Watch Dogs (PC) Review
Controlling the entire city with my high tech smart-phone!
Unforgiving bugs, crashes and horrible PC optimization.
Random Character Profiler “HIV Postive, Occupation: Blood Donor”
being one of the most (if not the most) hyped games of 2014 so far, we have to wonder if it lives up to the hype train behind it, so hop on and lets find out! Chu-chu!
You play as a character named Aiden Pearce, a highly skilled criminal hacker in a futuristic day Chigaco which is hyper-connected to a centralized system called CtOS. After his niece is killed in an attempt to shut Aiden Pearce down for good, Aiden seeks to bring his own form of justice to the ones who caused it making him a vigilante.
From the start of the game you are thrown into a short (and I mean short) tutorial mission, afterwords being given a huge city to run around and explore. You can tell Ubisoft put lots of effort into this games environment because it feels alive. From citizens taking on random actions such as forgetting coffee on the roof of their car which they go back to retrieve or a police chase soaring past you while you're using your phone to manipulate the world in your favour. This leads to many interesting game mechanics, the obvious one being a highly skilled hacker with the entire city at your fingertips.
Hacking traffic lights to cause major crashes, stopping and starting trains, and blacking out the city with your smart-phone to help escape or pursue left me feeling extremely powerful. Who thought such a tiny concept could leave such a huge impact to both the player and the in-game world. Now, an in-game progression wheel does limit your hacking abilities until you can level up to gain skill points which can then be allocated into a skill tree but a really neat thing that Ubisoft did is that once you beat a couple of missions in the game, you unlock ALL the skills. This means it doesn't require you to become a certain level or beat a certain side task. All you need are the appropriate skill points and you can choose what your strengths are. The system isn't extremely in depth but you can tell effort was put in to try and balance it.
Another system that was brought into Watch Dogs
open-world game was a morality system. Stopping petty crimes and saving peoples lives grants you vigilante status, meaning citizens will often come to you and take pictures. While killing citizens and causing chaos leaves you to be a villain, causing citizens to be fearful and more likely to call the police on you.
This game is definitely huge, Ubisoft was right about that. The sad thing is, the game looks heavily downgraded from their E3 demos which seems to follow their recent bait and switch advertising techniques. Along with a PC port that causes fps lag even on high end computers and a bunch of bugs/crashed even after first day patches really makes it hard to recommend the PC version. I haven't played the console versions of the game and after having my save file become corrupted due to a known game breaking bug, I don't think I want to go out and purchase a console copy, no matter the hours of entertainment the game gave me.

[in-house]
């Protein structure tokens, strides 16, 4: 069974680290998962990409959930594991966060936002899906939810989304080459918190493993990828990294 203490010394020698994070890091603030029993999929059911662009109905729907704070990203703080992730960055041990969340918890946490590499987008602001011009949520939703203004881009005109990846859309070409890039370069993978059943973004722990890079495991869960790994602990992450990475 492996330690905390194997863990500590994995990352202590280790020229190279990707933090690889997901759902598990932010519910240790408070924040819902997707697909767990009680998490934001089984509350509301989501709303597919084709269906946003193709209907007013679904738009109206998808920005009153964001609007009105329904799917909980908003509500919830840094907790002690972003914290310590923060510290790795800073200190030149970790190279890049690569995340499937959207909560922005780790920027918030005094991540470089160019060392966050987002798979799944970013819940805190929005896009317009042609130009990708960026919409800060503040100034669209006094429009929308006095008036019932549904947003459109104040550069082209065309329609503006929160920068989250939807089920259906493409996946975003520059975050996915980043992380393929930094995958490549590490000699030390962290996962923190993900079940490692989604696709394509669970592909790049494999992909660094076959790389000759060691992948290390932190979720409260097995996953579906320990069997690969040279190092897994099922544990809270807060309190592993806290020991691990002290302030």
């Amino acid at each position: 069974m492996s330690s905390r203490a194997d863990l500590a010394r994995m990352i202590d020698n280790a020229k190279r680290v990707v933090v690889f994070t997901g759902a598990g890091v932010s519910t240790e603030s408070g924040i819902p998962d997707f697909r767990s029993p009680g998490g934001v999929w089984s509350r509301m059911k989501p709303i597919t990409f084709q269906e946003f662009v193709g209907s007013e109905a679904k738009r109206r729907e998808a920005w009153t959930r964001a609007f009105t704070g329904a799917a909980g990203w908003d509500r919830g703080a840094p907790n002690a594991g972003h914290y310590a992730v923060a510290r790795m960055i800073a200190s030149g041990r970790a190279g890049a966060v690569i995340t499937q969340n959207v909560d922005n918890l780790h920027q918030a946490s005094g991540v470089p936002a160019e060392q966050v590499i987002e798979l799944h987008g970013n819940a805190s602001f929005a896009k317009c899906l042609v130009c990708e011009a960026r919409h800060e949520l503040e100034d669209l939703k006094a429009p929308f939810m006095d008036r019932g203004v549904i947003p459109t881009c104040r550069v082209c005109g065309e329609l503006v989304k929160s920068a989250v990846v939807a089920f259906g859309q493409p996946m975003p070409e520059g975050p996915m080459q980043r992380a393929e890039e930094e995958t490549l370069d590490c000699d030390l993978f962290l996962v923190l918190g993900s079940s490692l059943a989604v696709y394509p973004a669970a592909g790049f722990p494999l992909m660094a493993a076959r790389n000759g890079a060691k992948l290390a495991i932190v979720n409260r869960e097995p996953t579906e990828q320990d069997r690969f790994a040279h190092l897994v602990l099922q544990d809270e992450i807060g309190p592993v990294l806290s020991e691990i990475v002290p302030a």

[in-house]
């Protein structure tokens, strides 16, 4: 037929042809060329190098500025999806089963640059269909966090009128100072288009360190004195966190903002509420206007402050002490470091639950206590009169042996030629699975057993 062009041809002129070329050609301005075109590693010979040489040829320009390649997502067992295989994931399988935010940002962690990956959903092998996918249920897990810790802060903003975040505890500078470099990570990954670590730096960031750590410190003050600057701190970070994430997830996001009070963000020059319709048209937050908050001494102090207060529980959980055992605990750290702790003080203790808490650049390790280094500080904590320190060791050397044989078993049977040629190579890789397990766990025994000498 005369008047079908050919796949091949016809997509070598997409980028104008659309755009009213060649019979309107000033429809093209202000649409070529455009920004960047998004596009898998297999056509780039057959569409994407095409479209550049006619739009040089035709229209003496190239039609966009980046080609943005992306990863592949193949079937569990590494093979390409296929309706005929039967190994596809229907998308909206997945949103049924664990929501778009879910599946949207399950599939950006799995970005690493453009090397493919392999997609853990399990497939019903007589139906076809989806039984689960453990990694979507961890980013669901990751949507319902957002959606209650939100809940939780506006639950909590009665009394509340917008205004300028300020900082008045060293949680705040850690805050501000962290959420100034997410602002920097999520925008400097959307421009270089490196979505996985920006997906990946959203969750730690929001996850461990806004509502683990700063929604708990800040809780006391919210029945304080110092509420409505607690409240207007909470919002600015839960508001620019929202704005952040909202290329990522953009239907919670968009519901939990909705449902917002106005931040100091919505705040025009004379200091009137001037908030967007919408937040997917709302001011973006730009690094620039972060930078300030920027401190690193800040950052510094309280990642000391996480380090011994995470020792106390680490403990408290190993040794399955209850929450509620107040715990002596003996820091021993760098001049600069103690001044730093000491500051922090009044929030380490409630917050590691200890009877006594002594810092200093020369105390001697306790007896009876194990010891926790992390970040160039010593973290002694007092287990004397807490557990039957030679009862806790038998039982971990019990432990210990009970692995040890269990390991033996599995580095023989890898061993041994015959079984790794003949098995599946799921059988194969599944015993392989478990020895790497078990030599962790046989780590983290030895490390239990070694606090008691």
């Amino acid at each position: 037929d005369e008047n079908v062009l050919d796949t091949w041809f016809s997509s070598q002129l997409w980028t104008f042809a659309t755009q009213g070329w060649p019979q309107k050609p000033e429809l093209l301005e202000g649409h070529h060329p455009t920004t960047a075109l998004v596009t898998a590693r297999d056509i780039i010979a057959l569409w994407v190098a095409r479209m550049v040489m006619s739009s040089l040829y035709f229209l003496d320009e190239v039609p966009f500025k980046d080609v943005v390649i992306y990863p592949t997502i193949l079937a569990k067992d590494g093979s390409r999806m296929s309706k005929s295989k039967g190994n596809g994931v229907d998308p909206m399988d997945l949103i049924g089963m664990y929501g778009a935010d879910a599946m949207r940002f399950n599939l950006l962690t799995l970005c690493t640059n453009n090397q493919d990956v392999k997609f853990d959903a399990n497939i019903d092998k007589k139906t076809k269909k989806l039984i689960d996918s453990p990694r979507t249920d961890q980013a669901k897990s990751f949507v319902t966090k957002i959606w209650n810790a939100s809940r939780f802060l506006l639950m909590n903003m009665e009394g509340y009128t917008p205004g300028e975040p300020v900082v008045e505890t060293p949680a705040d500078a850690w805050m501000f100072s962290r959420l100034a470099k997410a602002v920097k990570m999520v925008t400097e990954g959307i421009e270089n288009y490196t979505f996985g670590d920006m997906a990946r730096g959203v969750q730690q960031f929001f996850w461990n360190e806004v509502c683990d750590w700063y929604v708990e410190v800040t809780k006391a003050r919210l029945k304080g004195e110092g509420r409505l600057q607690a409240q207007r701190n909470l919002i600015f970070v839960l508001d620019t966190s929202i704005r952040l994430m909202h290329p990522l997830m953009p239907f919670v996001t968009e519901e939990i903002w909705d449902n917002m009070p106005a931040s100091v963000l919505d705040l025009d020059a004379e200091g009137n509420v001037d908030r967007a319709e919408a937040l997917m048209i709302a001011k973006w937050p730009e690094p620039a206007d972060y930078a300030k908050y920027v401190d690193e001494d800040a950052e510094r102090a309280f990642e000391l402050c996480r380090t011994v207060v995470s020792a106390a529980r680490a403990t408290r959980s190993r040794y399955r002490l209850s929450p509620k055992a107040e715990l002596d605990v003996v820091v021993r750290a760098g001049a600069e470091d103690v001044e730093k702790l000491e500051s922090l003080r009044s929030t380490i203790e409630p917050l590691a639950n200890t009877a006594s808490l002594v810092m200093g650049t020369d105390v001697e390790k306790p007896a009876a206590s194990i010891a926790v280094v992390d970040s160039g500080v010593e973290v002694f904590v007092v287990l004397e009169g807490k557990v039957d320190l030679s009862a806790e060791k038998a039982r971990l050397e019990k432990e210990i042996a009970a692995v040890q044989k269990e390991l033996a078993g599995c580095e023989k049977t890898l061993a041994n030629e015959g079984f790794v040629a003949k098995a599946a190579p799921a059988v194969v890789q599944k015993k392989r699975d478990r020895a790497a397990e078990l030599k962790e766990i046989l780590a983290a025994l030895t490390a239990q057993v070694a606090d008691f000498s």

One thing I never got to try was the unique multiplayer, pitting hackers versus hackers sounds amazing. Definitely something I might watch online but playing through the game again to get my save back isn't appealing enough.
I would rate Watch Dogs
for the PC a 7/10
, boosting it up to an 8 if the bugs/optimization are fixed.
This game was obtained via publisher and reviewed on the PC. Approximately 6 hours of play was devoted to single-player modes and 0 hours of play to multiplayer modes.
According to the ESRB, this game contains: Blood, Intense Violence, Nudity, Strong Language, Strong Sexual Content, Use of Drugs and Alcohol. There's no question that this game is absolutely intended for adults and no children should play or watch. Some scenes reference sexual and violent manners, even walking down the street with the profiler on can reveals possible offensive material. I still would consider the GTA series to be far worse.
Deaf and Hard of Hearing:
Subtitles are available for all of the dialogue—and there's a lot. Multiple languages are supported as well. I have not personally tested them however so things may very from language to language.
Note: This is my first review, let me know what you think and how I can improve, thanks!